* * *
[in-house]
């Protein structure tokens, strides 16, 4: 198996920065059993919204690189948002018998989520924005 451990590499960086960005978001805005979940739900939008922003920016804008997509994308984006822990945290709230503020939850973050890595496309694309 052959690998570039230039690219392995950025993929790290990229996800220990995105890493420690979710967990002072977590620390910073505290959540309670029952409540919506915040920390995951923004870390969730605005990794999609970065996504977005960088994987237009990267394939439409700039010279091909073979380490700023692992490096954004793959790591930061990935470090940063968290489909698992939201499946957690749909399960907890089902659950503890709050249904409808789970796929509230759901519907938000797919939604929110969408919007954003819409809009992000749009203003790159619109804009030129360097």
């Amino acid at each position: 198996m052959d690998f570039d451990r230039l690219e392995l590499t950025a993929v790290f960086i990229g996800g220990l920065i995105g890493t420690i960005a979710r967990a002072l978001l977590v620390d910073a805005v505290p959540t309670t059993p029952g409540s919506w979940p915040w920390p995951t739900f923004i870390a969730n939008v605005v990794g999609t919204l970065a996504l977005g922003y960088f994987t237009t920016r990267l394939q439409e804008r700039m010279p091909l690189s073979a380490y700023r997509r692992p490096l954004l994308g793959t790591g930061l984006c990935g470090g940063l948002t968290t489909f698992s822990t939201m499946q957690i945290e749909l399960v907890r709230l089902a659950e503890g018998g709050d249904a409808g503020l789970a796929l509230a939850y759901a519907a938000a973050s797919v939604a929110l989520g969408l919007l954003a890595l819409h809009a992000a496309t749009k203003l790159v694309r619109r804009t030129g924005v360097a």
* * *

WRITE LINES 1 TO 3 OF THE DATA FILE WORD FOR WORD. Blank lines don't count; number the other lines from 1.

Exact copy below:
[in-house]
């Protein structure tokens, strides 16, 4: 198996920065059993919204690189948002018998989520924005 451990590499960086960005978001805005979940739900939008922003920016804008997509994308984006822990945290709230503020939850973050890595496309694309 052959690998570039230039690219392995950025993929790290990229996800220990995105890493420690979710967990002072977590620390910073505290959540309670029952409540919506915040920390995951923004870390969730605005990794999609970065996504977005960088994987237009990267394939439409700039010279091909073979380490700023692992490096954004793959790591930061990935470090940063968290489909698992939201499946957690749909399960907890089902659950503890709050249904409808789970796929509230759901519907938000797919939604929110969408919007954003819409809009992000749009203003790159619109804009030129360097």
């Amino acid at each position: 198996m052959d690998f570039d451990r230039l690219e392995l590499t950025a993929v790290f960086i990229g996800g220990l920065i995105g890493t420690i960005a979710r967990a002072l978001l977590v620390d910073a805005v505290p959540t309670t059993p029952g409540s919506w979940p915040w920390p995951t739900f923004i870390a969730n939008v605005v990794g999609t919204l970065a996504l977005g922003y960088f994987t237009t920016r990267l394939q439409e804008r700039m010279p091909l690189s073979a380490y700023r997509r692992p490096l954004l994308g793959t790591g930061l984006c990935g470090g940063l948002t968290t489909f698992s822990t939201m499946q957690i945290e749909l399960v907890r709230l089902a659950e503890g018998g709050d249904a409808g503020l789970a796929l509230a939850y759901a519907a938000a973050s797919v939604a929110l989520g969408l919007l954003a890595l819409h809009a992000a496309t749009k203003l790159v694309r619109r804009t030129g924005v360097a």